Chapter 4

Report
Chapter 4
Introduction to
Valuation: The
Time Value of
Money
0
McGraw-Hill/Irwin
Copyright © 2008 by The McGraw-Hill Companies, Inc. All rights reserved.
1-1 4-1
Key Concepts and Skills
• Be able to compute the future value of
an investment made today
• Be able to compute the present value
of cash to be received at some future
date
• Be able to compute the return on an
investment
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Chapter Outline
• Future Value and Compounding
• Present Value and Discounting
• More on Present and Future Values
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Basic Definitions
• Present Value – earlier money on a time
line
• Future Value – later money on a time line
• Interest rate – “exchange rate” between
earlier money and later money
– Discount rate
– Cost of capital
– Opportunity cost of capital
– Required return
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1-4 4-4
Future Values
• Suppose you invest $1,000 for one year at
5% per year. What is the future value in one
year?
– Interest = $1,000(.05) = $50
– Value in one year = principal + interest =
$1,000 + 50 = $1,050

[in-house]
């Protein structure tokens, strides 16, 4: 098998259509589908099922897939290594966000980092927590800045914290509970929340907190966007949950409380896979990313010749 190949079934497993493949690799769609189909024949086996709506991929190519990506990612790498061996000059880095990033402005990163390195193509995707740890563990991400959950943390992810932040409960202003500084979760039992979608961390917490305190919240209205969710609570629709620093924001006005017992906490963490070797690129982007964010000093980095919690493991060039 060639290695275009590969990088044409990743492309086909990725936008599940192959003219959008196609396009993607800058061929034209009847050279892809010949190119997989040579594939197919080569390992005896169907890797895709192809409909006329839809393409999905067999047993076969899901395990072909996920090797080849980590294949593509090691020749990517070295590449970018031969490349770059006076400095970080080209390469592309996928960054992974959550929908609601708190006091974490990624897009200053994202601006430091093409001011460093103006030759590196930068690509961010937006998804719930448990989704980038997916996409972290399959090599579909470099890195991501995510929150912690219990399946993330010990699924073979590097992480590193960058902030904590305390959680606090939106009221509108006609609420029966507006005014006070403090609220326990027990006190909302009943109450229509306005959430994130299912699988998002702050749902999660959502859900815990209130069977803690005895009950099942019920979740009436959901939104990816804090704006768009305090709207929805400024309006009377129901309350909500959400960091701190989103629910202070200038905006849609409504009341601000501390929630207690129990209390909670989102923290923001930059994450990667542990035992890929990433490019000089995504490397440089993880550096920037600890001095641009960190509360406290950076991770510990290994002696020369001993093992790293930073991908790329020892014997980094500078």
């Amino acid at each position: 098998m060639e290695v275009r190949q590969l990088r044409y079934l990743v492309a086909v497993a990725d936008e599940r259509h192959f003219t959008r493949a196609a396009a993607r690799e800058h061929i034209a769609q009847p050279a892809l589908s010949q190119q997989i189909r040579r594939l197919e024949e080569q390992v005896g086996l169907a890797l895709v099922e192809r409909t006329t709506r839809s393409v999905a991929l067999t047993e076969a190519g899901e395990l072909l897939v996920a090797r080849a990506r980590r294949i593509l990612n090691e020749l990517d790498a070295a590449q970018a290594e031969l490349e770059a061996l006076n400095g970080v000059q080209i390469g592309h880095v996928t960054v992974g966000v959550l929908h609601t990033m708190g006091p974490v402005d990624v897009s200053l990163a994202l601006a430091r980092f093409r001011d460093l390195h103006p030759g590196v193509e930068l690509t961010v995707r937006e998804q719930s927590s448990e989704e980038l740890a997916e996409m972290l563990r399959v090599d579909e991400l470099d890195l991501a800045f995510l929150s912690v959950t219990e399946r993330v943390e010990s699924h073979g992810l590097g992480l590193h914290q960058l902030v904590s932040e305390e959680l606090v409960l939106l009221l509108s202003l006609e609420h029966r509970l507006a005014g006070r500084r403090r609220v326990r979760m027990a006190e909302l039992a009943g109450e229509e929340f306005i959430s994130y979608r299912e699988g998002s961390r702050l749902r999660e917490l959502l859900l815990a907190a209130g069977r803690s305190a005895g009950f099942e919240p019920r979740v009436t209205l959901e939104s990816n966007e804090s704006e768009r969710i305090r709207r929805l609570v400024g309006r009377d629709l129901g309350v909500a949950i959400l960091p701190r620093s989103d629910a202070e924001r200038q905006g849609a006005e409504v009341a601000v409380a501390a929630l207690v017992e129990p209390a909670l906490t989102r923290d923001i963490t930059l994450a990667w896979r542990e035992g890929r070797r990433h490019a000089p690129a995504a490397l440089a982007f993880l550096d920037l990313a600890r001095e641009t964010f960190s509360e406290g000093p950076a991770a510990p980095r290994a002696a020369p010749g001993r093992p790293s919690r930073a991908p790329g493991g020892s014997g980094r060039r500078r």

– Future Value (FV) = $1,000(1 + .05) = $1,050
• Suppose you leave the money in for another
year. How much will you have two years from
now?
 FV = $1,000(1.05)(1.05) = $1,000(1.05)2 =
$1,102.50
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1-5 4-5
Future Values: General Formula
• FV = PV(1 + r)t
– FV = future value
– PV = present value
– r = period interest rate, expressed as a
decimal
– T = number of periods
• Future value interest factor = (1 + r)t
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Effects of Compounding
• Simple interest (interest is earned only on
the original principal)
• Compound interest (interest is earned on
principal and on interest received)
• Consider the previous example
– FV with simple interest = $1,000 + 50 + 50 =
$1,100
– FV with compound interest = $1,102.50
– The extra $2.50 comes from the interest of